Mulling over the life and death of Michael Jackson, I realize he’s entered an archetypal pantheon – that of the tortured artistic genius. Van Gogh and Charlie Parker come immediately to mind, along with all the other jazz and pop stars – Bix Beiderbecke, Hank Williams, Jimi Hendrix, Janis Joplin, John Lennon. Then there are the nineteenth-century romantic poets and composers, like Byron, Poe and Robert Schumann (the latter shared my bipolar diagnosis.)
Unlike the rest of these artists, Michael Jackson (aka Wacko Jacko, as the NewYork Post used to call him) lived past the height of his powers. I’m not an expert on his oeuvre, but I believe his last significant song was written to commemorate the death of Princess Diana in 1997. In the years since then, he’s been known more for his bizarre behavior than for his music, but I’m glad that since his death, the media has seen fit to focus more on his musical contributions than his personal quirks.
I woke to the news of Michael’s death in a Sheraton Hotel in Milwaukee. My husband and I had flown in Thursday night for my fiftieth high school reunion, and Friday morning he turned on the TV. They were talking about Michael, playing clips from his videos, and I asked, “Did he die or something?” My husband replied “Yup.” I realized instantly that I would probably always remember that moment – just as I remember where I was when I learned of the deaths of Jack and Bobby Kennedy, John Coltrane and John Lennon.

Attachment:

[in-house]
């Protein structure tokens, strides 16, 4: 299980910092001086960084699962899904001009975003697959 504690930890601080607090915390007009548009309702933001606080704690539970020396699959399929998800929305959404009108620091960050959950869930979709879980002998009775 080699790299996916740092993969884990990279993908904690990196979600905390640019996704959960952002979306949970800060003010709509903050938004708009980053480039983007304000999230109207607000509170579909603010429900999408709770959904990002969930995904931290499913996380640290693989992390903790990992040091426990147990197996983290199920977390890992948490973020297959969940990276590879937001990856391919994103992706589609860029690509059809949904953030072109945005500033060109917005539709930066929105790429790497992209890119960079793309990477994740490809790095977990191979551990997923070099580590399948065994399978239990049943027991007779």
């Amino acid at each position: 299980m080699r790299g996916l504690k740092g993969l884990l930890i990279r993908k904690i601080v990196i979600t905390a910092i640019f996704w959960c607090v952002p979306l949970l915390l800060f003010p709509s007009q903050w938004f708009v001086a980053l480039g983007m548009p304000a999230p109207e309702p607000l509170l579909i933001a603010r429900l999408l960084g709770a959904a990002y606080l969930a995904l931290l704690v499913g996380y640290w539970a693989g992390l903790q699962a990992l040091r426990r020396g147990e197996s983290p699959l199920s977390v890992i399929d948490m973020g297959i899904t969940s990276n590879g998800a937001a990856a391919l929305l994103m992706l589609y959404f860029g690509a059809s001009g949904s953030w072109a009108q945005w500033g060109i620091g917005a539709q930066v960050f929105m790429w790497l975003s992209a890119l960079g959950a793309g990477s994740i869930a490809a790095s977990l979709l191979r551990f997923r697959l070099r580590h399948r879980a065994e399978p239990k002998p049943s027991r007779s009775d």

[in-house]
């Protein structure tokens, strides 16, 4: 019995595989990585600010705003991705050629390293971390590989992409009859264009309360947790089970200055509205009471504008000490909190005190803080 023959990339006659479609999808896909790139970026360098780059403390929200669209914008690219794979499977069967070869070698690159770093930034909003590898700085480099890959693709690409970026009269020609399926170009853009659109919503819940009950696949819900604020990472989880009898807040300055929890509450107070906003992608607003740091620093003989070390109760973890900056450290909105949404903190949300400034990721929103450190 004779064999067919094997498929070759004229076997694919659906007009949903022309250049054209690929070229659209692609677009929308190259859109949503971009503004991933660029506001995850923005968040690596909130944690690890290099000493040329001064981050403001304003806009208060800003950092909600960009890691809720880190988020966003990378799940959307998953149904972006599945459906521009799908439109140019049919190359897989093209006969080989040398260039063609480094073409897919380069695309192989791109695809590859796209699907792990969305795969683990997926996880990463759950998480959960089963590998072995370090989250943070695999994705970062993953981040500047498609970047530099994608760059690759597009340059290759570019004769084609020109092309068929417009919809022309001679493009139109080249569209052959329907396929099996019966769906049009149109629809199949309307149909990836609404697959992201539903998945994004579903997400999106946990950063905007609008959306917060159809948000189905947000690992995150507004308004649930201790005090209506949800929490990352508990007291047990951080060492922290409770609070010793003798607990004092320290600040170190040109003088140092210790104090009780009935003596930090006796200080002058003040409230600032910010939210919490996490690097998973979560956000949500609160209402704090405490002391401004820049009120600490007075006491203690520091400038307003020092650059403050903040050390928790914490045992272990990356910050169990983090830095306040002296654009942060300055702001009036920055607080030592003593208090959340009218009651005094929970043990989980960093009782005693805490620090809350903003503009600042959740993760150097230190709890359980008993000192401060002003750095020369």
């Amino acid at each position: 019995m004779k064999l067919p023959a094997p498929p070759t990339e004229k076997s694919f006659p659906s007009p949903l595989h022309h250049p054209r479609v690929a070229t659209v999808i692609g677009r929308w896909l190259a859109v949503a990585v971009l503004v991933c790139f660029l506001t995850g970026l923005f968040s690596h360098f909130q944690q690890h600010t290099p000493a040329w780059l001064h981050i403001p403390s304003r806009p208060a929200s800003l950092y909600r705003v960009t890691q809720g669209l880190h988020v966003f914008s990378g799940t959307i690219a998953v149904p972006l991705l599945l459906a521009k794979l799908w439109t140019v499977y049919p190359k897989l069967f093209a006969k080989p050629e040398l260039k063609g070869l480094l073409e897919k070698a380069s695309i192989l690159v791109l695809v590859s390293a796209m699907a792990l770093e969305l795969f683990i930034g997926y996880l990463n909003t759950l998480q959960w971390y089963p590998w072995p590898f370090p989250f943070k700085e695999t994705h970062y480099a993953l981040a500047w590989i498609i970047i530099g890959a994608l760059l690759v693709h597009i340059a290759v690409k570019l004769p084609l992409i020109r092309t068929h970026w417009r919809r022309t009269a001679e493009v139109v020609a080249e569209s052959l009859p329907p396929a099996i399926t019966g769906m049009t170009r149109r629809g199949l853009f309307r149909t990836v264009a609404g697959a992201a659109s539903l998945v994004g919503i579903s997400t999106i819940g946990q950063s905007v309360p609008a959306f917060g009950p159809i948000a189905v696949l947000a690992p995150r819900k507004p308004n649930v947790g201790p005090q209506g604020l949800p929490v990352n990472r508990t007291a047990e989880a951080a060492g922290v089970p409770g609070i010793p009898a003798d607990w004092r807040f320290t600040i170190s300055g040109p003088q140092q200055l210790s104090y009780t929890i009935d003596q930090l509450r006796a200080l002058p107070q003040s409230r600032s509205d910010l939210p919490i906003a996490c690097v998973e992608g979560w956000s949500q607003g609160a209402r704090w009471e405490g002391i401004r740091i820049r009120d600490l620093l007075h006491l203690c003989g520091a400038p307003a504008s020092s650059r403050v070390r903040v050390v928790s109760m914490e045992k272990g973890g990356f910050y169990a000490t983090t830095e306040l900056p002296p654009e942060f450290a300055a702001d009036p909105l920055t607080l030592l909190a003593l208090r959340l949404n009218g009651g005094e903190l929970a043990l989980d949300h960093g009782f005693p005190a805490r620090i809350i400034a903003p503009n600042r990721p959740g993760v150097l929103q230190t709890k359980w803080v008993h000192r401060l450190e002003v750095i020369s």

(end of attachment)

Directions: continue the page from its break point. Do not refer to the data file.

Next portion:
Was Michael really a tortured artist? In an interview with Barbara Walters last night, Barry Gordy claimed not – at least not while his career was on an upward trajectory. But driven he certainly was. While still with the Jackson Five, he covered the walls of his room with affirmations of his goal: to become the greatest entertainer in the world. And he pursued that goal relentlessly, driving himself despite exhaustion and chronic pain from multiple injuries. Reportedly he suffered from terrible insomnia since the late 1980’s. Pain and exhaustion drove him to drug abuse, which may in turn have damaged his creativity.
Drugs exert a terrible toll. Charlie Parker inadvertently inspired many jazz musicians to turn to heroin, but Bird was famously quoted as saying, “Anyone who thinks he plays better when he’s juiced or on the needle is out of his mind.”
At the end, according to the National Enquirer, Michael was down to 105 pounds, far too low for his height of 5”11”. Rehearsing for his London concerts, he was emaciated, but according to a show insider, “he convinced himself he needed to lose even more weight to keep up with the intense dance routines he made famous 25 years ago.” The extreme exertion could have caused an electrolyte imbalance and cardiac arrest. And then there are those rumors of a possibly lethal injection. Diprivan, a powerful drug normally used only by anesthesiologists in hospital settings, was found where Jackson died. The thought that he may have sought total anesthesia in his quest for a decent night’s sleep is truly heart-wrenching.
There’s much more I could write, and perhaps I will, but in the meantime, I’d like to hear from you, my readers. What are your favorite memories of Michael? And what do you think of the tortured artist archetype?